Monday, September 10, 2012

The Great Gatsby (2000): The Television Miniseries


The Love That Past Us By...

The Great Gatsby has been enshrined into the pantheon of literary masterpieces, but in an interesting turn, the best adaptation (so far) has not been on film but on television, a medium far from existence at the F. Scott Fitzgerald's death.  This isn't to say the A & E version of that little drunk's novel is perfect.  It just happens to be the best one done, and if it means that this version of The Great Gatsby is the one that has sucked the least, well...

Told through the voice-over of Nick Carroway (Paul Rudd), The Great Gatsby tells the story of his summer neighbor: the mysteriously wealthy Jay Gatsby (Toby Stephens). Gatsby throws the greatest parties, but he has a secret longing unbeknown  to Nick for Nick's married cousin, the beautiful Daisy Buchanan (Mira Sorvino).  Daisy is married to Tom (Martin Donova), but he is a hopeless womanizer, keeping the local mechanic's wife Myrtle (Heather Goldenhersh) as his mistress. 

Nick becomes the unwitting connection between Jay and Daisy, bringing them together as they rekindle their long-lost love affair interrupted by the First World War and Gatsby's pre-war poverty.  Now, however, he is rich by means best left to the imagination.  Eventually the lovers come to a head with Tom, and in a terrible twist of fate Myrtle is run down in Gatsby's car.  Myrtle's loyal but dimwitted husband Wilson (William Camp) tracks down the car's owner and kills Jay Gatsby.  Only Nick knows the truth Gatsby confessed: it was Daisy who was driving and who inadvertently ran over Myrtle, who had mistakenly thought Tom was coming back.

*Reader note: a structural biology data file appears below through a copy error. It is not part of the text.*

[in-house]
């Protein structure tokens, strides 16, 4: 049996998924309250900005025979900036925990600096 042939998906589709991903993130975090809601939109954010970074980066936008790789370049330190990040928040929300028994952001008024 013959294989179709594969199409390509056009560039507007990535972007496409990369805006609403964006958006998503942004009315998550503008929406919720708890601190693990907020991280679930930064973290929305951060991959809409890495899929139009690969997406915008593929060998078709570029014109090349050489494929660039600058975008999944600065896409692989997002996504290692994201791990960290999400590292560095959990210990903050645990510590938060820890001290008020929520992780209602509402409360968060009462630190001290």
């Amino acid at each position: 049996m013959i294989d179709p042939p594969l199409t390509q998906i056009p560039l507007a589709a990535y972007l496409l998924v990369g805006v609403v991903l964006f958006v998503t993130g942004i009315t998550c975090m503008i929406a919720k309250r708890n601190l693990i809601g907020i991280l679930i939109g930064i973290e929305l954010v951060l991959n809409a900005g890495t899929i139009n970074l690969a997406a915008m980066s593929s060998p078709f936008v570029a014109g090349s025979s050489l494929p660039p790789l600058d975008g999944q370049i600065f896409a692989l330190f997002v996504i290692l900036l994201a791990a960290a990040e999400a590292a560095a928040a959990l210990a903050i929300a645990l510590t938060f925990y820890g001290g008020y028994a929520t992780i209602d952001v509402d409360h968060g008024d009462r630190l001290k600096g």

As adaptations go this version of The Great Gatsby has some good things going for it.  Rudd shows off what a strong dramatic actor he can be, which is something we can forget given that he's been in a run of film comedies.  When he's not speaking in voice-over (which I imagine is almost de rigueur in any adaptation of Fitzgerald's novel), we see Nick as the observer who has great sympathy for all concerned, but also great anger at how Jay's dreams end up not only destroying Gatsby but which were built on a lie.

Stephens was adequate as the titular hero, neither showing himself off as the lost romantic but not appearing stiff or bored.  He handled the American accent well but he was not able to really appear to be so passionately in love with the dream of Daisy.  Not a terrible performance, not a brilliant one.

It is Sorvino's take on Daisy that is a little bit puzzling.  It wasn't so much that she wasn't able to project the idea of that obscure object of desire that Daisy is, but it is her delivery that is perplexing.  The way she speaks all her lines is far too reminiscent of how she spoke as Marilyn Monroe in another t.v. movie, Norma Jean & Marilyn.  It was a bit too breathy, as if she were playing Marilyn Monroe playing Daisy Buchanan, and not even THE Monroe, but a Monroe impersonator. 

I think the fault lies in Robert Markowitz's directing, which told her to not so much speak her lines but breathe them out, a cross between Norma Jean & Marilyn and her hooker role in Mighty Aphrodite

Markowitz also has to answer for some poor choices on other fronts.  For example, while the costumes were I figure accurate at the end of The Great Gatsby he ends up looking like Doctor Who.

I also think it was a mistake of John McLaughlin's screenplay to start with Wilson killing Gatsby.  This I imagine was done to start things off with a mystery: who got killed, why, but it only serves to take away the suspense that would build for the non-reader who now knows what to expect.  It might have been better to just start out with our characters being introduced to each other and let the story tell itself.  I will add that the whole thing with Gatsby holding on to the cuff links and having them sink to the pool was, visually, a touch too much, especially in the beginning. 

Finally, while I realize voice-over is something that appears unavoidable in The Great Gatsby, the film becomes a bit too reliant on it to where one becomes a bit irritated by how often Nick speaks to us.

Still, these I find are not reasons to think this version of The Great Gatsby is the best version we have going.  In particular Rudd's performance lifts the project, and whatever missteps it takes are made up for by his dramatic turn, of which I hope there will be more of in the future. 


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